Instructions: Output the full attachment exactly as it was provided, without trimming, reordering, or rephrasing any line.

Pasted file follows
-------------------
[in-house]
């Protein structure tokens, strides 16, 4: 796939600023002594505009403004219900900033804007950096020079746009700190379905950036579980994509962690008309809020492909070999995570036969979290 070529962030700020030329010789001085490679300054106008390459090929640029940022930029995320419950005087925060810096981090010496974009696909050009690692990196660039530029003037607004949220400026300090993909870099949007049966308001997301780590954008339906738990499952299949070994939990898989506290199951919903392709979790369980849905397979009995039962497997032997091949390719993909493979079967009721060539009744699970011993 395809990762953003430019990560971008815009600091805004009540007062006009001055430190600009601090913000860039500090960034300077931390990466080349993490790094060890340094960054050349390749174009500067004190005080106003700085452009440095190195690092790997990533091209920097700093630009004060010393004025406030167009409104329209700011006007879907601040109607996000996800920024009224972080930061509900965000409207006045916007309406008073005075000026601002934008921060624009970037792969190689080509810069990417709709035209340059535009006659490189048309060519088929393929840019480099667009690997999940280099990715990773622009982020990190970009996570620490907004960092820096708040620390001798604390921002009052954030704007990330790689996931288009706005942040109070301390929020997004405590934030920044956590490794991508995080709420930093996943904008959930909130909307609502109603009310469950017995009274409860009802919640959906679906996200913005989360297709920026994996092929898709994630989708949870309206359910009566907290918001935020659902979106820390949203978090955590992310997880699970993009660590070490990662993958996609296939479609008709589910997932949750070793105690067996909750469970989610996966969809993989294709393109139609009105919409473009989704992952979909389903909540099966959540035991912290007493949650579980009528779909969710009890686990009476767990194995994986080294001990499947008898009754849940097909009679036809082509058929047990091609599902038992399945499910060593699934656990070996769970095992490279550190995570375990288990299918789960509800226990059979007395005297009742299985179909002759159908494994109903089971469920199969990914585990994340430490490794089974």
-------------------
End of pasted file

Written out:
[in-house]
């Protein structure tokens, strides 16, 4: 796939600023002594505009403004219900900033804007950096020079746009700190379905950036579980994509962690008309809020492909070999995570036969979290 070529962030700020030329010789001085490679300054106008390459090929640029940022930029995320419950005087925060810096981090010496974009696909050009690692990196660039530029003037607004949220400026300090993909870099949007049966308001997301780590954008339906738990499952299949070994939990898989506290199951919903392709979790369980849905397979009995039962497997032997091949390719993909493979079967009721060539009744699970011993 395809990762953003430019990560971008815009600091805004009540007062006009001055430190600009601090913000860039500090960034300077931390990466080349993490790094060890340094960054050349390749174009500067004190005080106003700085452009440095190195690092790997990533091209920097700093630009004060010393004025406030167009409104329209700011006007879907601040109607996000996800920024009224972080930061509900965000409207006045916007309406008073005075000026601002934008921060624009970037792969190689080509810069990417709709035209340059535009006659490189048309060519088929393929840019480099667009690997999940280099990715990773622009982020990190970009996570620490907004960092820096708040620390001798604390921002009052954030704007990330790689996931288009706005942040109070301390929020997004405590934030920044956590490794991508995080709420930093996943904008959930909130909307609502109603009310469950017995009274409860009802919640959906679906996200913005989360297709920026994996092929898709994630989708949870309206359910009566907290918001935020659902979106820390949203978090955590992310997880699970993009660590070490990662993958996609296939479609008709589910997932949750070793105690067996909750469970989610996966969809993989294709393109139609009105919409473009989704992952979909389903909540099966959540035991912290007493949650579980009528779909969710009890686990009476767990194995994986080294001990499947008898009754849940097909009679036809082509058929047990091609599902038992399945499910060593699934656990070996769970095992490279550190995570375990288990299918789960509800226990059979007395005297009742299985179909002759159908494994109903089971469920199969990914585990994340430490490794089974």